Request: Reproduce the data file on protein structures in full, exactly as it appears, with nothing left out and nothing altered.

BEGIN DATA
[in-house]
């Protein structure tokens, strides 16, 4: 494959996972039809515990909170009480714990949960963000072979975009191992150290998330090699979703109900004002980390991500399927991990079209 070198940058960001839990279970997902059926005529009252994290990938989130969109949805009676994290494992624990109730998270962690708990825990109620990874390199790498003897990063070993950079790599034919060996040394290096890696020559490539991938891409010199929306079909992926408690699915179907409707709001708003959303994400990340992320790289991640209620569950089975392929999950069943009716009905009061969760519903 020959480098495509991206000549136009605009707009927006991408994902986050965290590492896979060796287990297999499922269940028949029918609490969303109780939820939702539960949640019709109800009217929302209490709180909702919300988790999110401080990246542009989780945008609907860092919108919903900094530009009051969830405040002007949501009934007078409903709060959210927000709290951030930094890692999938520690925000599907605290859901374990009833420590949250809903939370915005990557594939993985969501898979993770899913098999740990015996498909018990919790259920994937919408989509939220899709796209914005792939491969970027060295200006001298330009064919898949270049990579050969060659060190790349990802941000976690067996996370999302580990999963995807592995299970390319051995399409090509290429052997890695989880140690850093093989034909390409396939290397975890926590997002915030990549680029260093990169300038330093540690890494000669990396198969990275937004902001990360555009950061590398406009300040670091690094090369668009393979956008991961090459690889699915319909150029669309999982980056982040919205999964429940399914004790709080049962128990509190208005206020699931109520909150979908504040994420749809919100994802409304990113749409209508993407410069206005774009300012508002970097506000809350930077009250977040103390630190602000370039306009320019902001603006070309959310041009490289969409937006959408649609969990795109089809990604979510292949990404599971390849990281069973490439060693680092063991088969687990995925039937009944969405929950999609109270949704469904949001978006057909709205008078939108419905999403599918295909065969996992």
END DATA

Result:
[in-house]
């Protein structure tokens, strides 16, 4: 494959996972039809515990909170009480714990949960963000072979975009191992150290998330090699979703109900004002980390991500399927991990079209 070198940058960001839990279970997902059926005529009252994290990938989130969109949805009676994290494992624990109730998270962690708990825990109620990874390199790498003897990063070993950079790599034919060996040394290096890696020559490539991938891409010199929306079909992926408690699915179907409707709001708003959303994400990340992320790289991640209620569950089975392929999950069943009716009905009061969760519903 020959480098495509991206000549136009605009707009927006991408994902986050965290590492896979060796287990297999499922269940028949029918609490969303109780939820939702539960949640019709109800009217929302209490709180909702919300988790999110401080990246542009989780945008609907860092919108919903900094530009009051969830405040002007949501009934007078409903709060959210927000709290951030930094890692999938520690925000599907605290859901374990009833420590949250809903939370915005990557594939993985969501898979993770899913098999740990015996498909018990919790259920994937919408989509939220899709796209914005792939491969970027060295200006001298330009064919898949270049990579050969060659060190790349990802941000976690067996996370999302580990999963995807592995299970390319051995399409090509290429052997890695989880140690850093093989034909390409396939290397975890926590997002915030990549680029260093990169300038330093540690890494000669990396198969990275937004902001990360555009950061590398406009300040670091690094090369668009393979956008991961090459690889699915319909150029669309999982980056982040919205999964429940399914004790709080049962128990509190208005206020699931109520909150979908504040994420749809919100994802409304990113749409209508993407410069206005774009300012508002970097506000809350930077009250977040103390630190602000370039306009320019902001603006070309959310041009490289969409937006959408649609969990795109089809990604979510292949990404599971390849990281069973490439060693680092063991088969687990995925039937009944969405929950999609109270949704469904949001978006057909709205008078939108419905999403599918295909065969996992």